Mayor Lori Lightfoot has chosen former Dallas police chief David Brown to be the next Chicago police superintendent, making him the third outsider in 12 years to lead the nation’s second largest police force, according to sources familiar with her decision.
The selection of Brown, chosen from among the three finalists for the job named by the Chicago Police Board this week, was a crucial choice for Lightfoot, who has picked a permanent top cop for the first time since being elected mayor last year. The Tribune reported late Wednesday that Brown was considered to be the favorite and that the pick would be announced Thursday.
The 59-year-old Brown is the third Chicago police superintendent chosen from outside the force since 2008. That year, then-Mayor Richard M. Daley picked longtime FBI veteran Jody Weis as his police boss, and former mayor Rahm Emanuel’s first selection was New Yorker Garry McCarthy, who held the job from 2011 until 2015.
Brown replaces Charlie Beck, a former Los Angeles police chief who took over as interim superintendent after Lightfoot fired Eddie Johnson late last year. Johnson had been hired by Emanuel in 2016 before Lightfoot dismissed him in December, alleging Johnson lied to her about a late night out in the fall in which he had been drinking and was found slumped over in his city-issued vehicle.
Choosing a police superintendent is always politically risky for a mayor. The wrong choice could demoralize rank-and-file cops or anger members of the City Council, and then there’s making sure the person is up for the position, which Lightfoot has said is “one of the toughest jobs in law enforcement.”
One item on the mayor’s checklist: experience as a senior manager of a large organization. Of the three finalists for the job, Brown was the only candidate to lead a police department the size of Dallas’, which had about 3,500 cops when he retired.
Brown will now be responsible for leading CPD through a federally mandated consent decree aimed at reforming the way the 13,000-strong department trains and supervises its officers.
He will also now be in charge of crime-fighting strategies to combat intractable gun violence in the city, while Chicago’s officers at the same time try to adapt to uncertain times brought on by the COVID-19 pandemic. The department lost its first officer to the coronavirus early Thursday morning.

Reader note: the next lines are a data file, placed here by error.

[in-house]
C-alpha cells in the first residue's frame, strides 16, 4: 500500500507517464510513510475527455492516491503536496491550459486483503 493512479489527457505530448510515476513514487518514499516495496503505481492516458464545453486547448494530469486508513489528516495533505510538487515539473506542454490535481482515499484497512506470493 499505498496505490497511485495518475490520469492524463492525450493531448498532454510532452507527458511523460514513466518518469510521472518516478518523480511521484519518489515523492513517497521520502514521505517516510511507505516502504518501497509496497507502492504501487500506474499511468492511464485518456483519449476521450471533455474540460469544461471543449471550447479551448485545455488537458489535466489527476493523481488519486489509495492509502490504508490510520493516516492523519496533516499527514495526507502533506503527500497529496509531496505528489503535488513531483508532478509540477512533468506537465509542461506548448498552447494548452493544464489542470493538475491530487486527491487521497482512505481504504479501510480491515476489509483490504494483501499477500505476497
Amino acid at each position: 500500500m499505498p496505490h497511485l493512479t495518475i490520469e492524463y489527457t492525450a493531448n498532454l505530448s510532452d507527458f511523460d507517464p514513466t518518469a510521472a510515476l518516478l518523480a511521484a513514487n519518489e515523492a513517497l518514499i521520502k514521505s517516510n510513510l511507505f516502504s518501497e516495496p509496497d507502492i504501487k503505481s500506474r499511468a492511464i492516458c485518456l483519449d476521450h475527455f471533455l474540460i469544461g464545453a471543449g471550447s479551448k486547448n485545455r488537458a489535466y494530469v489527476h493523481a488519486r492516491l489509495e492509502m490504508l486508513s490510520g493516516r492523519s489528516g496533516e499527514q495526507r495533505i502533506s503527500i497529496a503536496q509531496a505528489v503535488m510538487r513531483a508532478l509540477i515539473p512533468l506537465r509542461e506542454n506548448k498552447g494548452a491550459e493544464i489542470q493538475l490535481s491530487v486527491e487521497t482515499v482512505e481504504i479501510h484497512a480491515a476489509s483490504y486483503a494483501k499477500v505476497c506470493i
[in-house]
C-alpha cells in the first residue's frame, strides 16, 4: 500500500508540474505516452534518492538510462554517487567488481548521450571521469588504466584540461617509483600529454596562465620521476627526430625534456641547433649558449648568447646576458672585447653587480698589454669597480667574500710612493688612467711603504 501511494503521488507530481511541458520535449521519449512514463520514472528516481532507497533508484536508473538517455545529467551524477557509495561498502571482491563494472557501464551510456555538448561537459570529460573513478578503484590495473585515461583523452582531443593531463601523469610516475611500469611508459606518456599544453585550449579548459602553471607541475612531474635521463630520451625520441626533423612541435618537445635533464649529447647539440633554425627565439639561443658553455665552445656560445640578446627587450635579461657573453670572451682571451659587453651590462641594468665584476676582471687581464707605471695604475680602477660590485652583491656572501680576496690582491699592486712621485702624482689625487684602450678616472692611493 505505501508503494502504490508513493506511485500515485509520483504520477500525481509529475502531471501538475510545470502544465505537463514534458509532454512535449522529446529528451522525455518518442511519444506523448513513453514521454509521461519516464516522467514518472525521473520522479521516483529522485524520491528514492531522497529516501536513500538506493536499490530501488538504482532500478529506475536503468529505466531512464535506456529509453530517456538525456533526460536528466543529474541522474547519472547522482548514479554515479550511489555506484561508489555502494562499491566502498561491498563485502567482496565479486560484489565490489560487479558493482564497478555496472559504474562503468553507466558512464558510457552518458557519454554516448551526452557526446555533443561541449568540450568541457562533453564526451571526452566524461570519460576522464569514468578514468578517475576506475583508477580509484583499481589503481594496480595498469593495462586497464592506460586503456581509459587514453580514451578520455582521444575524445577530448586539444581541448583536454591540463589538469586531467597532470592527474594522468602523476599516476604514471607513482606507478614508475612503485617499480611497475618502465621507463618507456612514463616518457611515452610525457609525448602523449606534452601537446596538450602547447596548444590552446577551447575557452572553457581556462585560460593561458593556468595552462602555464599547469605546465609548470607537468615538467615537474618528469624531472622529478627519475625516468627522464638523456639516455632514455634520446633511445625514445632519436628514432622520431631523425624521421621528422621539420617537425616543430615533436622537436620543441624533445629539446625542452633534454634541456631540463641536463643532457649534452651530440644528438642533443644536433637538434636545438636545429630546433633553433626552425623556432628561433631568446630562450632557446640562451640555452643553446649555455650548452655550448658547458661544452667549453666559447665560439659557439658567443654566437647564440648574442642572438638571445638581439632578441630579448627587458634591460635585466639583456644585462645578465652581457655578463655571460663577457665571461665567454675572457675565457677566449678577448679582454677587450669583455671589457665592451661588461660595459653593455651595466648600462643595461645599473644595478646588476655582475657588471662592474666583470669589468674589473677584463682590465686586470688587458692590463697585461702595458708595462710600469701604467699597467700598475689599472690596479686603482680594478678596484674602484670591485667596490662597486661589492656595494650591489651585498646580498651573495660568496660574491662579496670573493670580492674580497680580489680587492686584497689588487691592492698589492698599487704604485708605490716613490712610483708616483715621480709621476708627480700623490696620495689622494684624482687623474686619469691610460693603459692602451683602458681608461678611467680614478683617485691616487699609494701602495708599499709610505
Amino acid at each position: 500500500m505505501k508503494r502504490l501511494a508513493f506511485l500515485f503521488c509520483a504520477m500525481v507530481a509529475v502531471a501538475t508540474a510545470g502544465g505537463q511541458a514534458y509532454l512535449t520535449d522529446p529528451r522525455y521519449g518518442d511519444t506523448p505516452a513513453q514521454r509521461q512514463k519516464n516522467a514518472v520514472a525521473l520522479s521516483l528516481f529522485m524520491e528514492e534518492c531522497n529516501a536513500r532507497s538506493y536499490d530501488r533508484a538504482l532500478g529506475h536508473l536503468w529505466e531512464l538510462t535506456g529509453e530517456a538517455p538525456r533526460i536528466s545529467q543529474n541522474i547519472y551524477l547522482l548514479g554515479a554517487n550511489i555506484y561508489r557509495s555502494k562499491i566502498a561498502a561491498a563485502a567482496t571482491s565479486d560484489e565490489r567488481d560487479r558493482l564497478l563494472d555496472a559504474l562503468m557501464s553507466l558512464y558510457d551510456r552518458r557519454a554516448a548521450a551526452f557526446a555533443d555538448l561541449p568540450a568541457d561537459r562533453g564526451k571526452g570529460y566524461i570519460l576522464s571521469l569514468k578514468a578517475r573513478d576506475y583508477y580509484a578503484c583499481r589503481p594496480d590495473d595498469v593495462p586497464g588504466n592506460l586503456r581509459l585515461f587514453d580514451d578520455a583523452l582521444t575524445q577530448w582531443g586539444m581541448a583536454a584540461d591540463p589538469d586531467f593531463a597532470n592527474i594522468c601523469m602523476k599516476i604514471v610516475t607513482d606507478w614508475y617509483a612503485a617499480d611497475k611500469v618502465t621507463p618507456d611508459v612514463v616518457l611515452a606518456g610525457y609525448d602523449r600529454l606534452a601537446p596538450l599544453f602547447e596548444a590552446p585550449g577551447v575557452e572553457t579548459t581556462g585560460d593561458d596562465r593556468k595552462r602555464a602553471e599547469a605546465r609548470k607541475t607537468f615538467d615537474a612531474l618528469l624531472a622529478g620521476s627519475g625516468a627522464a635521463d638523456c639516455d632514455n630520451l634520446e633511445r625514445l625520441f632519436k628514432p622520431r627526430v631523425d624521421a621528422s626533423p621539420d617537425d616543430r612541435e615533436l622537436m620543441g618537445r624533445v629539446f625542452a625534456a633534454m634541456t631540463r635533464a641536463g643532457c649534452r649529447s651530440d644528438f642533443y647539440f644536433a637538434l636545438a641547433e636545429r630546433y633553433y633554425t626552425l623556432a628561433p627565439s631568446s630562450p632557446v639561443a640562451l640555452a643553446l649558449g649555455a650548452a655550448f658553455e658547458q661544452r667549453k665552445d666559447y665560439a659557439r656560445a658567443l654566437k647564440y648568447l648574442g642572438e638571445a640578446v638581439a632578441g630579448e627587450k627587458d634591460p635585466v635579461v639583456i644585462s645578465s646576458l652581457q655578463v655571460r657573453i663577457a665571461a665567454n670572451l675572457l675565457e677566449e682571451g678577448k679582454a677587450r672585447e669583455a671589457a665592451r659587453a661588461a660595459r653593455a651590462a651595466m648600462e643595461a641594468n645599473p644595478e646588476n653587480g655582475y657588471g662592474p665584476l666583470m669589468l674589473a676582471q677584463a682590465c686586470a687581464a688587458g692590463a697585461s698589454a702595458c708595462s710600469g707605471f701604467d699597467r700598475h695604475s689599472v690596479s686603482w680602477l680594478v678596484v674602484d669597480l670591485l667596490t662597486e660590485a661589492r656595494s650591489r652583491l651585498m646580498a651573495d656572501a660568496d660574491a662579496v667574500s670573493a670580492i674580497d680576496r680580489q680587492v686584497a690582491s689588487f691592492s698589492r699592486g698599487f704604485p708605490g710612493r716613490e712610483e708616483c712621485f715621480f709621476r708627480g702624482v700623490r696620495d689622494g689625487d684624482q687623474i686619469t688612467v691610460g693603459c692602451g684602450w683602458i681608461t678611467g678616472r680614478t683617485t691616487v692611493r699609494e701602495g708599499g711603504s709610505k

A veteran of the Dallas Police Department for more than 30 years, Brown was its chief in 2016 when five police officers were killed, and several others wounded, in an ambush-style rifle attack in downtown Dallas.
And while he was in the national spotlight, officers under his direction used a controversial method to kill the suspect in the shooting, deploying a remote-controlled robot carrying an explosive and detonating it.
Brown recounted his ultimate decision to use the tactic in his 2017 autobiography, “Called To Rise (co-written by journalist Michelle Burford).” The plan Brown approved to kill 25-year-old Micah Johnson with the robot did work, but Brown in his book acknowledged some of the criticism about his department’s handling of the incident, which essentially meant executing Johnson before he could have a trial.
“I had no hesitation about detonating the explosive,” Brown said in the book. “(Johnson) had already wreaked enormous havoc and bloodshed on my officers and was threatening to snuff out the lives of others. He never once showed signs of surrender. If I were presented with the same circumstances today, I’d make the same choice – without question, I’d do it again.”
Brown retired the year of the shooting before working in the private sector, including as an ABC News contributor on law enforcement, race, and social justice issues.
Born and raised in Dallas, Brown, a devout Christian, became a city cop in 1983 after seeing the negative effect the crack epidemic had on his neighborhood of Oak Cliff.
He oversaw the Dallas police force’s CompStat program as he rose through the ranks. He also emphasized community-policing efforts aimed at improving trust between law enforcement and the neighborhoods, though he has acknowledged the philosophy was a hard sell to him.
Brown’s climb to the Dallas department’s top post was marked by tragedy.
His former partner was shot and killed in the line of duty in 1988, and his younger brother was slain by a drug dealer in 1991.
Then in June 2010, weeks into his tenure as police chief, his son fatally shot a cop in a Dallas suburb and wounded another man, before he was shot and killed himself by police. Brown’s son suffered from bipolar disorder, and an autopsy showed he had PCP in his system when he died.
In a memorial service for the five slain officers, attended by then-President Barack Obama and former President George W. Bush, Brown wanted to dedicate his remarks to the officers’ families, he said in his book. Unconditional love was the theme of those remarks and with that, he recited lyrics to Stevie Wonder’s 1976 song, “As.”
“I recited the lyrics that had always touched me,” Brown wrote, “including the one line that summed up exactly how I felt and what our city most needed to hear: ‘Just as hate knows love’s the cure…I’ll be loving you always.’”
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